Black Friday: Embrace Your Inner Consumer

Michelle S. Lee ’16
Assistant Opinions Editor

For all of the fellow shopping-obsessed Smithies out there, we all know the greatest day of the year is coming up – not Thanksgiving, but the day after: Black Friday (and I guess Cyber Monday). If you’re anything like me, you’ve probably already mentally prepared a budget for how much you’ll allow yourself to spend this coming holiday break, a budget you’re not likely to keep after you see that pair of boots on sale at DSW.

In the past decade, this wonderful time has become the busiest shopping day of the year, though it wasn’t always that way. Several states actually give government employees the day after Thanksgiving off (Massachusetts not included), and this has paved the way for pre-Christmas shopping to become the national phenomenon that it is. The term Black Friday came out to explain how retail companies that were previously in the “red” would go into positive numbers, or, the black, the day after Thanksgiving.

But it’s interesting to note that Black Friday doesn’t exist outside of America. In fact, the notion of mass shopping during the winter holidays, especially before December even rolls around, is acutely concentrated in the States. Though shopping during any national holiday is common in any part of the globe, they are usually intended for more traditional purposes: for example, buying food to prepare for the Lunar New Year.

Black Friday, on the contrary, is a commercialized bridge that connects two major American holidays together – Thanksgiving and Christmas. What you will buy next week will not necessarily be for Thanksgiving, or Christmas decorations, or Hanukkah lights, or whatever holiday you will celebrate this upcoming winter. For the most part, your budget will be for you (Christmas shopping is a whole other deal.)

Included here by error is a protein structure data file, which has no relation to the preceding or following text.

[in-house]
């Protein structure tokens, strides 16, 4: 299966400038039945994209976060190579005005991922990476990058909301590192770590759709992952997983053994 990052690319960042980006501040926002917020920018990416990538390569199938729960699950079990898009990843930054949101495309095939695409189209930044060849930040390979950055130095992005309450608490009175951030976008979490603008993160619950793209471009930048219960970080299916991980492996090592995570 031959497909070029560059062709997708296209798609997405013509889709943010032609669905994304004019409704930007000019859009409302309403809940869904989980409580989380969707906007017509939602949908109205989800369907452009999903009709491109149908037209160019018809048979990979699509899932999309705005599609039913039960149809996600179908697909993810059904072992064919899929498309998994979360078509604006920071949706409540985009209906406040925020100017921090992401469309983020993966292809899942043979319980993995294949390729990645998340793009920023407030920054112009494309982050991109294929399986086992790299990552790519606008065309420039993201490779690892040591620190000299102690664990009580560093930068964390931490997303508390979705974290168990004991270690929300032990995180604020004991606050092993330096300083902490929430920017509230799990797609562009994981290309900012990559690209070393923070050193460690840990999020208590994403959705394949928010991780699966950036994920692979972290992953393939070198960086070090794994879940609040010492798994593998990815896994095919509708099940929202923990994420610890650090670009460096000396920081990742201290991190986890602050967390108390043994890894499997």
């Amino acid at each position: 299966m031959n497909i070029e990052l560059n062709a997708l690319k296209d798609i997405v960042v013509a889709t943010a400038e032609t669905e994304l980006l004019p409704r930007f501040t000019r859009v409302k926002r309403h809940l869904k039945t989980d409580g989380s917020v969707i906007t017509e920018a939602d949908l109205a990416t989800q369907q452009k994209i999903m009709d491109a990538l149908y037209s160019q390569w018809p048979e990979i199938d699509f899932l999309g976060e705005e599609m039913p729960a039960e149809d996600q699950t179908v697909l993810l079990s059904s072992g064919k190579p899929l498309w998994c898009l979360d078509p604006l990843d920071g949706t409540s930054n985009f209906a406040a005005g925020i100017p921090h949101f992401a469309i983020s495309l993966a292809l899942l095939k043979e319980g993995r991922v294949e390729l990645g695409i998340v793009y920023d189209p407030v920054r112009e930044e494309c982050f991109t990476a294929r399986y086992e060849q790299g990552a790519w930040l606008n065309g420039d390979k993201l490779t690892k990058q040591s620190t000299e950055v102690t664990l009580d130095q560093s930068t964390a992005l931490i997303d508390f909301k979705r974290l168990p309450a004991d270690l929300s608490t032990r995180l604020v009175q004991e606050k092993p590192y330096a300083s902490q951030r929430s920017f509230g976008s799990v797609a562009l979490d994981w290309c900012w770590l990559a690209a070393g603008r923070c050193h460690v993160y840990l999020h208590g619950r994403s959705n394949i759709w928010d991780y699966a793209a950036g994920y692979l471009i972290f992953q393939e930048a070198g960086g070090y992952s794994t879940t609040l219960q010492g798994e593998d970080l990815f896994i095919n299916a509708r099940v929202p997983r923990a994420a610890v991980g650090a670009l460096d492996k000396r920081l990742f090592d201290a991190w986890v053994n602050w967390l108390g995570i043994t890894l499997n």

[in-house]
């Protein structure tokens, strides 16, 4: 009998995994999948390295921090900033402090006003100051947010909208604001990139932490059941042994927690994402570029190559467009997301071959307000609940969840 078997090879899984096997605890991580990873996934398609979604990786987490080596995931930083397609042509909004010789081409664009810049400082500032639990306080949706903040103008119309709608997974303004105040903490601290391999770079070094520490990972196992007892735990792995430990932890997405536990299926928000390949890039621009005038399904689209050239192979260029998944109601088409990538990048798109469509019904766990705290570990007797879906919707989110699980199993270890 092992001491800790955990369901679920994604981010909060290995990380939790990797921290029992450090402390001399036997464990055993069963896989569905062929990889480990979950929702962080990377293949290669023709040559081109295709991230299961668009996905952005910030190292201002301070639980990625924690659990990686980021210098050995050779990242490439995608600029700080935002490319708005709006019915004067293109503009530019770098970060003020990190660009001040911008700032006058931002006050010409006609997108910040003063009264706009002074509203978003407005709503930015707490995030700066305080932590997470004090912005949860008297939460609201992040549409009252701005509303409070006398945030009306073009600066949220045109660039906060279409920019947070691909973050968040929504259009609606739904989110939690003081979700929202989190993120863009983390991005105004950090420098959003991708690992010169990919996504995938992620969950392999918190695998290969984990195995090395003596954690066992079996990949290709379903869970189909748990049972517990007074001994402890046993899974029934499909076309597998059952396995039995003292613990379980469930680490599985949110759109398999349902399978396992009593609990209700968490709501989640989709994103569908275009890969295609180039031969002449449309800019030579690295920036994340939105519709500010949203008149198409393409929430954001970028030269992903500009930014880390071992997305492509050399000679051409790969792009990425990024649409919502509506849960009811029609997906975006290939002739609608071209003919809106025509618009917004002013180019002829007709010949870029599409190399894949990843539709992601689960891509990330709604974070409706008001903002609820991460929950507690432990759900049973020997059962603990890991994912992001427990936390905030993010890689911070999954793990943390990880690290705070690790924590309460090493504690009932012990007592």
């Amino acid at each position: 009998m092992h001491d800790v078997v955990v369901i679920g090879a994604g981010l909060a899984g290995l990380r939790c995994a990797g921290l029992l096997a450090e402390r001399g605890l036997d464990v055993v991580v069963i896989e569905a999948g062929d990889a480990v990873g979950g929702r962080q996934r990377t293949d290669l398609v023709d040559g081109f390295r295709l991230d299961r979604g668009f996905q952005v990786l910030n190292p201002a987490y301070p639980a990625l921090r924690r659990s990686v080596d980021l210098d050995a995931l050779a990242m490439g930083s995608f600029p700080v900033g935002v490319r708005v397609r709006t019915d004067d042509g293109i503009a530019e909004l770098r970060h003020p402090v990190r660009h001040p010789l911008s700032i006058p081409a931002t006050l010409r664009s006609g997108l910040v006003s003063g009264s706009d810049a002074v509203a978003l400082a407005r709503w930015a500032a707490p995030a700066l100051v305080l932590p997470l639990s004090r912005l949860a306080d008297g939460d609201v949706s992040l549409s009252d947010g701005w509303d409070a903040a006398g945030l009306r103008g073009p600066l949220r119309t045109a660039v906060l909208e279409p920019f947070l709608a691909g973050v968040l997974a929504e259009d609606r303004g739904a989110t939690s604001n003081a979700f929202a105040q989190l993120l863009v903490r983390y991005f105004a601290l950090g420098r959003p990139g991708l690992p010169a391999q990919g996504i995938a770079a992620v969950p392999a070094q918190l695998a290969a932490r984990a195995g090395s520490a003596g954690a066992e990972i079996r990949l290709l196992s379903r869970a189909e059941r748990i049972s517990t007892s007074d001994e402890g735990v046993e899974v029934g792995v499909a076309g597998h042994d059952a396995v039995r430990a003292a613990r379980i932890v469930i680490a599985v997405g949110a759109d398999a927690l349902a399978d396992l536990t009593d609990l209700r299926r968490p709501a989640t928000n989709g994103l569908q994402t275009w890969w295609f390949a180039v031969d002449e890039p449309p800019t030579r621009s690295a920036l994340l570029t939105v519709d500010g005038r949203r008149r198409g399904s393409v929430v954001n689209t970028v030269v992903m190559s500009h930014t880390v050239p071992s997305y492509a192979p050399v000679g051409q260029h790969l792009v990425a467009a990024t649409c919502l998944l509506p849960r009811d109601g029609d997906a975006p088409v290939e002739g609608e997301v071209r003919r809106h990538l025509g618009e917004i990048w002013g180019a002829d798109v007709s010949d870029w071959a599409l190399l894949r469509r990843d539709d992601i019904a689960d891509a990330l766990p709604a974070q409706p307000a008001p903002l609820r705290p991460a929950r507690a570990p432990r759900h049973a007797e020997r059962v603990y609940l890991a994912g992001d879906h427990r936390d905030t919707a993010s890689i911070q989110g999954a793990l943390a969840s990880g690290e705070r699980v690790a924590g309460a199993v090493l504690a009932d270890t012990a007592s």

And yet, this ceremonious occurrence is discussed more amongst individuals than Thanksgiving itself at times. Any time someone mentions they are going to a major city during break, someone always merrily chimes in, “You’re going to have so much fun on Black Friday.”

And that’s what I find fascinating about Black Friday: the epitome of capitalist holidays, only closely seconded by Valentine’s Day and Super Bowl Sunday. Don’t get me wrong, capitalism shouldn’t be conveyed as a particularly negative construct, and by no means do I perceive it that way. But this is a day, nay, a weekend, dedicated solely to self-gratification via consumption. Not just consumption of turkey and stuffing, but of clothes, bags and Yankee candles. There are few words that describe the aggressiveness of shoppers the morning of Black Friday, but one lesson can clearly be learned: we will do anything to increase our utility for the lowest cost.

It speaks to a curiously prevalent understanding of consumerism and satisfaction in our society – the two go hand in hand. We try hard to preach that the best things in life are free, and turn around and market it at (hopefully) perfectly competitive price. And that’s what we end up celebrating and gaining more and more satisfaction out of rather than the holidays themselves. Though we remind ourselves that it’s the company, the appreciation of loved ones, that truly make our moments bountiful in their merriment, we cannot help but admit that the stuff adds a little cheer as well. It’s nothing to be criticized of, so long as we keep it in moderation – we bring joy to ourselves, and give companies the revenue they need to move into the next fiscal year.

And this isn’t what we’re thinking as we log on to our favorite online shopping store on the Sunday evening of Thanksgiving break. We still meet with family, old friends, new friends, and gain experiences that genuinely cannot be bought with money. But we could also embrace the consumer side of us, the side that wants, this Black Friday, to finally buy that coffee maker of our dreams.

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